The “Scary” Equipment Series Featuring the BOSU Ball
It kind of looks like a stability (also known as Swiss or yoga) ball cut in half and placed on a plastic platform. It’s likely a lighter blue color, although they are manufactured in purple and hot pink as well. You may refer to it, or heard others refer to it, as a “half ball” or a “dome,” or you may use its official name BOSU. But do you know what the acronym stands for and the history of these two-sided piece of equipment?
The BOSU Balance Trainer was invented by David Weck and released in 2000. The acronym stands for “Both Sides Up” (although the company is moving toward “Both Sides Utilized” as a more encompassing description) because it can be used with the dome side up or the platform side up.
Because the dome side is filled with air and squishy to stand on, while the flat side rocks in different directions when stood on, the BOSU ball challenges the user’s balance, proprioception and kinesthesia. These concepts are related to the body’s ability to orient where its limbs are in space and to right itself on unstable surfaces.
Keep an eye out this month where we feature all kinds of exercises to do on the BOSU ball!
The core is where balance originates, so those are the exercises we’ll cover first. Don’t worry if your form is not perfect – the best thing about the BOSU is you will be working your core no matter how wobbly or awkward you feel. As your body adapts to this piece of equipment, you will notice your movements become smoother and more coordinated. You can do core exercises with either side of the BOSU, but we’ll start today with the dome side up!
This movement can be performed with a smaller range of motion, like a crunch, or with a larger range of motion, as a sit up. Which one you do will depend on your core strength and how it feels on your lower back. For crunches, sit close to the black edge of the ball with your lower back resting on the ball, feet in front of you with knees bent at about a 90 degree angle. You can place your hands across your chest or lightly behind your head with elbows wide and fingers not pulling on your head or neck. You can even leave them out to the sides like in this starting point:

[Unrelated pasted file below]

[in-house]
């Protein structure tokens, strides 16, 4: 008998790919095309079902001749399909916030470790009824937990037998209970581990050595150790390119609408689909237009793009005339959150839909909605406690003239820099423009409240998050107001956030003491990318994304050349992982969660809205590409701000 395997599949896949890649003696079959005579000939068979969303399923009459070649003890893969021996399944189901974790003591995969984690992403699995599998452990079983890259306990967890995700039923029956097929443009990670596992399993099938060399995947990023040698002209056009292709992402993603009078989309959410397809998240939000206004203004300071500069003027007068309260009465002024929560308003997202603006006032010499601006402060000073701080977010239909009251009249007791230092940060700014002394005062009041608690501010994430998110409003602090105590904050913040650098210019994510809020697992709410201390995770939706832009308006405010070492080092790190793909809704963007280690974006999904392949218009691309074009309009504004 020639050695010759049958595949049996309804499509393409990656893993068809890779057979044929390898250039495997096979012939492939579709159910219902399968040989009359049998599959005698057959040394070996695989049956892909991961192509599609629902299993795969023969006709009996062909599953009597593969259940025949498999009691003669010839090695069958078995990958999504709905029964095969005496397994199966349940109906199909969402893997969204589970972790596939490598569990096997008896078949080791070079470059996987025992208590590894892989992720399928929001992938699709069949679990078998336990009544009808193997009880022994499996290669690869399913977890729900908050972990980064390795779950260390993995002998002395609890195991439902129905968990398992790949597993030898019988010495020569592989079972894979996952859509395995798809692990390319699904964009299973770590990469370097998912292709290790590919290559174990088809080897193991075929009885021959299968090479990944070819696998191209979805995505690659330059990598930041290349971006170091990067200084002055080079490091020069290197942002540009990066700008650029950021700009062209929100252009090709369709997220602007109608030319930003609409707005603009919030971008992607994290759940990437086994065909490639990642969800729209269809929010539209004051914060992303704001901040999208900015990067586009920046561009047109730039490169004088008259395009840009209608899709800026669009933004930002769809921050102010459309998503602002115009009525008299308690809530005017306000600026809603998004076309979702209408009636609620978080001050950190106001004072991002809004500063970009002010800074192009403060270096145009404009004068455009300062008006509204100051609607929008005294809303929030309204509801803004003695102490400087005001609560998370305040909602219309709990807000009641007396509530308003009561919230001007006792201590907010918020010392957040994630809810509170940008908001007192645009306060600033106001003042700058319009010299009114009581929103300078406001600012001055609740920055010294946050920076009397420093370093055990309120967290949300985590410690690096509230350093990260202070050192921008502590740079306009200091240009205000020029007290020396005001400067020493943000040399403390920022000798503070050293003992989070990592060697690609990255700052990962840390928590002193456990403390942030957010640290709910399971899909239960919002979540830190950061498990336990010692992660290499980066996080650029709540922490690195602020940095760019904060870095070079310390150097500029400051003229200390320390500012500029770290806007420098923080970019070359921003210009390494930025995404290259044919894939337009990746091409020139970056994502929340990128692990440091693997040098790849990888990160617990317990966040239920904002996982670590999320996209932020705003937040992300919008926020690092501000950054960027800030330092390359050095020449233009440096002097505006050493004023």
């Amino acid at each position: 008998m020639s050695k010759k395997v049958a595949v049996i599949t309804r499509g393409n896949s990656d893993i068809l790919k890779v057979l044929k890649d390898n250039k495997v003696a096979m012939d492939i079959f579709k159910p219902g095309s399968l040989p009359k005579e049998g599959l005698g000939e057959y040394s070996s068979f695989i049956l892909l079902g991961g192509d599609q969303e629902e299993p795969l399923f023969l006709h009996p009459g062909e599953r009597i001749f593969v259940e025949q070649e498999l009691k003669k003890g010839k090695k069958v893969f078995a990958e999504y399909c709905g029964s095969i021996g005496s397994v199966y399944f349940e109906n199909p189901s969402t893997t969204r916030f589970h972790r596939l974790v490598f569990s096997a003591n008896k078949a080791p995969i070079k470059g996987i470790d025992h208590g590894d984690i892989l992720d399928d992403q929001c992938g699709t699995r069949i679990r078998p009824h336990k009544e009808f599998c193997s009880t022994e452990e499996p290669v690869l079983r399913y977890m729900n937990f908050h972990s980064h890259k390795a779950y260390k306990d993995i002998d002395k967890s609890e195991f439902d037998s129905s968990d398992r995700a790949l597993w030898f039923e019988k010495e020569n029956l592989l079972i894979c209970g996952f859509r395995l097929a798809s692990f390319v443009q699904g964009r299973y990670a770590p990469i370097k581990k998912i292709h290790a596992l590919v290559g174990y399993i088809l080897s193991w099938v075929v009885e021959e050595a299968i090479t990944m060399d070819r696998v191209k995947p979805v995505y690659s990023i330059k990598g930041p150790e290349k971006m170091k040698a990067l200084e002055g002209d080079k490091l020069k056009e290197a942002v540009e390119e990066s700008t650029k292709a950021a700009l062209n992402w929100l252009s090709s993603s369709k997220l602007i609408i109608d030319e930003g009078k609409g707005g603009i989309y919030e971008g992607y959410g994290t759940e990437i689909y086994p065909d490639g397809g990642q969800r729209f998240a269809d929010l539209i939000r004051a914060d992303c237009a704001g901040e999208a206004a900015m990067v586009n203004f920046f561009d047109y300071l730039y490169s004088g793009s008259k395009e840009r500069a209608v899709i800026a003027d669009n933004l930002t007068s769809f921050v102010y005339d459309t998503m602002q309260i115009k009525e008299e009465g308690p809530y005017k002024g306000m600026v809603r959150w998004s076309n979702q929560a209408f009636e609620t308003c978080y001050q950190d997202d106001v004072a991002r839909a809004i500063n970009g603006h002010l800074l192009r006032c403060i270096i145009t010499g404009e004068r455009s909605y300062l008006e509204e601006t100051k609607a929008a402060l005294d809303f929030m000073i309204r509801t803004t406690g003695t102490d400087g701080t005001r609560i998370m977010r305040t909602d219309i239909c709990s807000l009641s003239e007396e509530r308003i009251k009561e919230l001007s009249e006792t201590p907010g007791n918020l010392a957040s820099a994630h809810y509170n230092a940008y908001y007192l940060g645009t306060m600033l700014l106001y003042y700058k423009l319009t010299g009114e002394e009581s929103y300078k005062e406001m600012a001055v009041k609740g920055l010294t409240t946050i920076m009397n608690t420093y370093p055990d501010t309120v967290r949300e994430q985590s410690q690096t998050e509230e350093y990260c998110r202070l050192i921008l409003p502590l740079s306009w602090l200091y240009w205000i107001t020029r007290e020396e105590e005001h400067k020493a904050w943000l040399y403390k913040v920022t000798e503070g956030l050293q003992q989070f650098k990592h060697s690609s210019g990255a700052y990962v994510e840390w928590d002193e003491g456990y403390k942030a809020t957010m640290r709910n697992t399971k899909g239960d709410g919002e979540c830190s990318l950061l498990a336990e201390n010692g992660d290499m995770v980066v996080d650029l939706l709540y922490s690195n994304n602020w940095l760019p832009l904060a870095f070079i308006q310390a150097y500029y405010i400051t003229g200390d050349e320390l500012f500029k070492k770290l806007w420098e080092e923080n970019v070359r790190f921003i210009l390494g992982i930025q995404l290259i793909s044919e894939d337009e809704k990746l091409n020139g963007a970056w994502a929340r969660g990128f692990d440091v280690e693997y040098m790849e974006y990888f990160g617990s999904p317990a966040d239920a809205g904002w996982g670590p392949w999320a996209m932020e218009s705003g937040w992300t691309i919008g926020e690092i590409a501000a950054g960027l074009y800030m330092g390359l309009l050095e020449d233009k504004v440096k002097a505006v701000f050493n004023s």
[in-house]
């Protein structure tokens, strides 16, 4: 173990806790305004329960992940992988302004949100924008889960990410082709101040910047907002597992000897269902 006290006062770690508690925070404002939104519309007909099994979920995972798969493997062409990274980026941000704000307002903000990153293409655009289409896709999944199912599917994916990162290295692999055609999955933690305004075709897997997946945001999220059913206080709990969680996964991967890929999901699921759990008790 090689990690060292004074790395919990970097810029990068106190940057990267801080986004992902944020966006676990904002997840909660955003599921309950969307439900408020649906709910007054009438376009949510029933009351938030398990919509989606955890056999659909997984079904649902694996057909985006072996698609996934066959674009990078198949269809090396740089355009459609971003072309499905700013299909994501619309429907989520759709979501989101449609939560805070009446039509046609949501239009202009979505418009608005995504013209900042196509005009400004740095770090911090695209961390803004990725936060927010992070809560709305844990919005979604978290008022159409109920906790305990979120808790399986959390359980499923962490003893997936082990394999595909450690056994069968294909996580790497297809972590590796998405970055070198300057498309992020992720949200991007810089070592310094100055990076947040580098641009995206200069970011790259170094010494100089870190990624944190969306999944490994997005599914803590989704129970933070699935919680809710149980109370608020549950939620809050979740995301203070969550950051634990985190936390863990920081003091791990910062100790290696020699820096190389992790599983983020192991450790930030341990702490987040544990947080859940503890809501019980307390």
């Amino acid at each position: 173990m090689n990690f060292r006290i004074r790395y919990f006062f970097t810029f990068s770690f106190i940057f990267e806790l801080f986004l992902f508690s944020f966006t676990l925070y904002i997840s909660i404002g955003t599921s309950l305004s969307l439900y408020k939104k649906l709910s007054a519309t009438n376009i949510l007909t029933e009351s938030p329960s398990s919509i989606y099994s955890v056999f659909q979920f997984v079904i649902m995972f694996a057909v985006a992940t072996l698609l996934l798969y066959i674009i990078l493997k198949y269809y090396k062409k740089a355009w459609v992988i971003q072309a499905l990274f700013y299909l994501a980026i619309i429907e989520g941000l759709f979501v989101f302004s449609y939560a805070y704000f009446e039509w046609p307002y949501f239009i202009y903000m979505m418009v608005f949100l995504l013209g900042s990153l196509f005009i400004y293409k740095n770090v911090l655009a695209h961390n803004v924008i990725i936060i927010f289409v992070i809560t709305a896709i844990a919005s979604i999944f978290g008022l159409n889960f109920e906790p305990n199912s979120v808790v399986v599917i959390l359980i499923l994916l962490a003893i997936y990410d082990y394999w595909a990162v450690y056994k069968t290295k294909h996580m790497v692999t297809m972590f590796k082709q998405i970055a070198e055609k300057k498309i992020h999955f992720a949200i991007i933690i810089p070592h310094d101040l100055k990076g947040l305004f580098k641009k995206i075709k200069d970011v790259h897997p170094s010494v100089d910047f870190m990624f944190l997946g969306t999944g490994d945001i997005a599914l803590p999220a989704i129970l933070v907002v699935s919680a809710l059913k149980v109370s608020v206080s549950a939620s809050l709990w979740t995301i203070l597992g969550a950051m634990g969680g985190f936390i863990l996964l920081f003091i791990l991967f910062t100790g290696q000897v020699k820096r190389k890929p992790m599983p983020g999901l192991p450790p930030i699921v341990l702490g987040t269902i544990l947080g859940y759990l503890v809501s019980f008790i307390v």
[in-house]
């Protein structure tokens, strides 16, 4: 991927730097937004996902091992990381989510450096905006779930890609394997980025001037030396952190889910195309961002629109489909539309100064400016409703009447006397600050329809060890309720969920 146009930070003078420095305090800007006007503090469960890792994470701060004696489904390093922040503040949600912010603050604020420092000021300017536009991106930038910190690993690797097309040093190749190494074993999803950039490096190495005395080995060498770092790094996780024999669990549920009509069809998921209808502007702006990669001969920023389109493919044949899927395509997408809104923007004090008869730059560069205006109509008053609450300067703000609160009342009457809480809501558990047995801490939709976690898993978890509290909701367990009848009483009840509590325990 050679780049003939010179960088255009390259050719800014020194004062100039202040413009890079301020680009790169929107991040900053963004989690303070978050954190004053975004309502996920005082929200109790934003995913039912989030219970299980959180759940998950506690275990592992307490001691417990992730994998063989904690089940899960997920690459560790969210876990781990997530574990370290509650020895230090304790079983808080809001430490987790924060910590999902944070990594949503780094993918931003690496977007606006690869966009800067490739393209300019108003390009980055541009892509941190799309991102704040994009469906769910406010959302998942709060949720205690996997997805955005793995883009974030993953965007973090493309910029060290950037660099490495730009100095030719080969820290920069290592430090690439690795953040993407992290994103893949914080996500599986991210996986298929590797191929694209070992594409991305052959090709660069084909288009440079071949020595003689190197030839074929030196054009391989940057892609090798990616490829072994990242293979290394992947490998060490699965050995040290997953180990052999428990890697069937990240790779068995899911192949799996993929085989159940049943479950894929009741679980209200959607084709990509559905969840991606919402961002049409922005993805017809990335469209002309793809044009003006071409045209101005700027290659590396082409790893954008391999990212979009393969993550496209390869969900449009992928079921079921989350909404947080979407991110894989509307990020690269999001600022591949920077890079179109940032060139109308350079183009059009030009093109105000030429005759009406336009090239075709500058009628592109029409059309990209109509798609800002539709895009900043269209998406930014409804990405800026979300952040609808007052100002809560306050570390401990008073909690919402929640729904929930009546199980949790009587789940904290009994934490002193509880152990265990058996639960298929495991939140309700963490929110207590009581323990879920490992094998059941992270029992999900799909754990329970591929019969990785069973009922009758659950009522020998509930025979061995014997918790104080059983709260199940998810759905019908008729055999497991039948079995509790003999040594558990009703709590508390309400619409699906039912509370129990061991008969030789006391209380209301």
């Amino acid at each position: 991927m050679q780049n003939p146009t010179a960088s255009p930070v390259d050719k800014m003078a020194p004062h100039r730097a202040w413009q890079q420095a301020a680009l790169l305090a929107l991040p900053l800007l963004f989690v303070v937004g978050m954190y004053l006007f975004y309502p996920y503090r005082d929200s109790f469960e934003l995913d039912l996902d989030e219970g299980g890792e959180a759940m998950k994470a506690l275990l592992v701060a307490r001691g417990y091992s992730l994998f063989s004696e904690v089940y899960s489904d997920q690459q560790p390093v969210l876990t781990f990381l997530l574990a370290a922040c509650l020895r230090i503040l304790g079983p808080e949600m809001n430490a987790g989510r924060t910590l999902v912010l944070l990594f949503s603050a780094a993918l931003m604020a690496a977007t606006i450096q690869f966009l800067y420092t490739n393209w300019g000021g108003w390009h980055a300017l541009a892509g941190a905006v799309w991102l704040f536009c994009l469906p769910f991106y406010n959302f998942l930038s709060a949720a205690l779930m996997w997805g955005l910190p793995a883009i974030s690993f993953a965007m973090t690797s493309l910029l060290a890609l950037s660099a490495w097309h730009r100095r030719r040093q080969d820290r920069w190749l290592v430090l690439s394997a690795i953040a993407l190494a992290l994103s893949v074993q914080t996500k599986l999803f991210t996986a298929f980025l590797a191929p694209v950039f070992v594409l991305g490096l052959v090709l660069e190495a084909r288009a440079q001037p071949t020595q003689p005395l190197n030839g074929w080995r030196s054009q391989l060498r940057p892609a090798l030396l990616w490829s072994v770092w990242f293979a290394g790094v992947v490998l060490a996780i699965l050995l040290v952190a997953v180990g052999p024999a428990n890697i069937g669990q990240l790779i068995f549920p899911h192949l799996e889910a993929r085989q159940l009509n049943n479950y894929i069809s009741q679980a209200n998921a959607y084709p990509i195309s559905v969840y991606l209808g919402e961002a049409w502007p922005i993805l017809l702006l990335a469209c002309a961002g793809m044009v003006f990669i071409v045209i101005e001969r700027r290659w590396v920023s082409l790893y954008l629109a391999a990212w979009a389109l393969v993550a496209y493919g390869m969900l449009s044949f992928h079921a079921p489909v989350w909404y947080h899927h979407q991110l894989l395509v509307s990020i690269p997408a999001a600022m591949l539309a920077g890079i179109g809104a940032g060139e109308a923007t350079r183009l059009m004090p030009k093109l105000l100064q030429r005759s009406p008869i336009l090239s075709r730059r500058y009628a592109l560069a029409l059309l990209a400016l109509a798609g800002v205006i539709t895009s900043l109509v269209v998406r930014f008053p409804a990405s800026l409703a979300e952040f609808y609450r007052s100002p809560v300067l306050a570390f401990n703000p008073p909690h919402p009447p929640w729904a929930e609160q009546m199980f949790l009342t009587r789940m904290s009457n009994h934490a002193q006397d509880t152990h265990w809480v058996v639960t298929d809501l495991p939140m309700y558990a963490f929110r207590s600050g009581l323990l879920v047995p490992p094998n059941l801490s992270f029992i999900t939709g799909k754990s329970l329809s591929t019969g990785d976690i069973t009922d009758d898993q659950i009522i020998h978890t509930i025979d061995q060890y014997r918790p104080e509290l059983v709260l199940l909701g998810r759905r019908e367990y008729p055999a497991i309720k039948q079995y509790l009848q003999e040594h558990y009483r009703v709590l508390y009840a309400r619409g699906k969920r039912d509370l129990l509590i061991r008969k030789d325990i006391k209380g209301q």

Lie back with control until your torso is straight or slightly draped over the ball, generally as far back as you can go while keeping your feet on the floor as you rise back up. Focus on lifting your chin and chest up together with space in between (imagine you’re holding a tennis ball under your chin) instead of tucking your chin to your chest. To progress to sit ups, move your position farther back on the ball and use a larger range of motion. Keep in mind that you can only go back so far – if you try to lean all the back when you sit in the center of the ball, your legs will come off the floor.
These can be performed in two different positions depending on your core strength and balancing abilities. The beginner version is to sit on your hips in the middle of the ball and lean back to about 45 degrees with your hands behind your head, elbows out wide and fingers only lightly touching (you may also hold your arms close to your chest if that is more comfortable.) Lift one foot off the floor and extend it, lift the other and bend your knee toward your chest, rotate your torso trying to bring your opposite armpit (not just your elbow!) toward the bent knee. Try to stay at the 45 degree angle and change sides by straightening the bent leg, bending the straight one, and bringing the other armpit toward the opposite bent knee. You will likely be wobbly, so don’t be afraid to place a hand or foot on the ground as needed.
Once you have mastered that, try lying more flat with the ball under a spot on your lower back that will allow you to balance. You may not be able to rotate as quickly and you will have to crunch up a little bit with each rotation, but you should feel your abs engaged the whole time even if you can’t get much movement.
Sit with your tailbone right in the center of the ball and stick your arms out diagonally in front of you at chest height. Keep your chest up and open and back flat as you lean back up to, but no more than, 45 degrees. Lift one foot off the ground, find your balance, and then lift the other, trying to bring both bent knees up to where your lower leg is parallel to the floor. Keep your core engaged the entire time and try to hold as long as possible without letting your back round.
This is a variation of boat pose that engages the obliques. Once you have balanced in basic boat, rotate at the hips so that your upper body stays in the same place but your knees stay together and sweep from side to side about 45-90 degrees each way. Don’t force yourself to twist more than you can naturally go, and move with control.
Once you have mastered the yoga boat pose, straighten both legs to place your body in a “V” position and hold as long as possible without letting your back round or legs lower.
In and Outs (or Double Crunch)
This is a good move to try after you can perform boat or V sit and sit ups. Sit on the ball and balance in boat, but scoot forward just slightly on the ball. Slowly straighten your body out until it’s in a “hollowed out” position with your arms either at your sides (easier) or overhead (harder) while keeping your core engaged. Hold for a second or two at the straightest position you feel comfortable, and then crunch up by bringing your knees to your chest and reach for your feet. If this ever becomes easy, challenge yourself to straighten your legs the entire time to perform “V ups.”
Everything with core is quality over quantity, so try to make all your sets consist of controlled reps and go until muscle failure (or you can’t maintain good form) instead of a specific number of reps.
Have you used the BOSU ball before? What are some of your favorite exercises on it?